> ago, I added some fresh parsley and dried oregano: smells wonderful!
    > In half an hour it will undergo dinner, as a side dish along with pan
    > fried hamburger patties and melt cheese. Maybe there's some lettuce
    > around...




  7. #7
    Michael Guest

    Default Re: Peppers in the pan

    Red wine vinegar (don't know if you get the Forum brand where you are, but
    it's a good one), or a squeeze of lemon juice is a nice addition to brighten
    up peperonata.

    "Vilco" <[email protected]> wrote in message
    news:48233557$0$40218$[email protected] ...
    > Two large yellow bell peppers, three scallions and a fist-size chuck
    > of black eggplant, evo oil and coarse salt, sauteed on high fire for
    > 15 minutes and added some water, less than covered, to let it boil 20
    > minutes, and 5 tablespoons of tomato sauce. Off the fire 5 minutes
    > ago, I added some fresh parsley and dried oregano: smells wonderful!
    > In half an hour it will undergo dinner, as a side dish along with pan
    > fried hamburger patties and melt cheese. Maybe there's some lettuce
    > around...




  8. #8
    Vilco Guest

    Default Re: Peppers in the pan

    Michael wrote:

    > Red wine vinegar (don't know if you get the Forum brand where you
    > are, but it's a good one), or a squeeze of lemon juice is a nice
    > addition to brighten up peperonata.


    Yessss, I forgot to mention it but I added some red wine vinegar, too. I
    usually use the oak aged vinegar from a nearby vinegar maker which produces
    normal, oak aged and balsamico tradizionale. It's got a nice roundness which
    adds up to the acidity.
    --
    Vilco
    Mai guardare Trailer park Boys senza
    qualcosa da bere a portata di mano



  9. #9
    Vilco Guest

    Default Re: Peppers in the pan

    Michael wrote:

    > Red wine vinegar (don't know if you get the Forum brand where you
    > are, but it's a good one), or a squeeze of lemon juice is a nice
    > addition to brighten up peperonata.


    Yessss, I forgot to mention it but I added some red wine vinegar, too. I
    usually use the oak aged vinegar from a nearby vinegar maker which produces
    normal, oak aged and balsamico tradizionale. It's got a nice roundness which
    adds up to the acidity.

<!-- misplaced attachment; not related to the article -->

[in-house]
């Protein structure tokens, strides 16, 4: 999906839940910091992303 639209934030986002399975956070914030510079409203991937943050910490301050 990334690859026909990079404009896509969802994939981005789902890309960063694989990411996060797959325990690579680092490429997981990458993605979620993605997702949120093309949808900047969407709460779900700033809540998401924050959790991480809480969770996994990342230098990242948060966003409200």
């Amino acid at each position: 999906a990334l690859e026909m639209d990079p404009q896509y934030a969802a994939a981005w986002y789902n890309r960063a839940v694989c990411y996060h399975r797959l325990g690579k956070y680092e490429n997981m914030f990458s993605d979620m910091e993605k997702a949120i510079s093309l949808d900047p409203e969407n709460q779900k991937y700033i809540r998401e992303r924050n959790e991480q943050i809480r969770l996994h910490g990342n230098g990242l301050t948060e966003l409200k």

--
    Vilco
    Mai guardare Trailer park Boys senza
    qualcosa da bere a portata di mano



  10. #10
    Michael Kuettner Guest

    Default Re: Peppers in the pan


    "Vilco" <[email protected]> schrieb
    > Michael wrote:
    >
    >> Red wine vinegar (don't know if you get the Forum brand where you
    >> are, but it's a good one), or a squeeze of lemon juice is a nice
    >> addition to brighten up peperonata.

    >
    > Yessss, I forgot to mention it but I added some red wine vinegar, too. I
    > usually use the oak aged vinegar from a nearby vinegar maker which produces
    > normal, oak aged and balsamico tradizionale. It's got a nice roundness which
    > adds up to the acidity.


    Another nice use for bell peppers :

    Take red, yellow and green bell peppers.
    Clean them and cut them into "ships".
    Mix a paste from finely grated parmigiano and olive oil. Season with a little
    salt and pepper.
    Fill this paste (not too thick) into the "ships". Put a little olive oil on the
    parts not
    covered by the paste. Bake in the oven until parmigiano is golden brown.
    Serve hot or at room temperature as snack or antipasta.

    Cheers,

    Michael Kuettner



  11. #11
    Michael Kuettner Guest

    Default Re: Peppers in the pan


    "Vilco" <[email protected]> schrieb
    > Michael wrote:
    >
    >> Red wine vinegar (don't know if you get the Forum brand where you
    >> are, but it's a good one), or a squeeze of lemon juice is a nice
    >> addition to brighten up peperonata.

    >
    > Yessss, I forgot to mention it but I added some red wine vinegar, too. I
    > usually use the oak aged vinegar from a nearby vinegar maker which produces
    > normal, oak aged and balsamico tradizionale. It's got a nice roundness which
    > adds up to the acidity.


    Another nice use for bell peppers :

    Take red, yellow and green bell peppers.
    Clean them and cut them into "ships".
    Mix a paste from finely grated parmigiano and olive oil. Season with a little
    salt and pepper.
    Fill this paste (not too thick) into the "ships". Put a little olive oil on the
    parts not
    covered by the paste. Bake in the oven until parmigiano is golden brown.
    Serve hot or at room temperature as snack or antipasta.

    Cheers,

    Michael Kuettner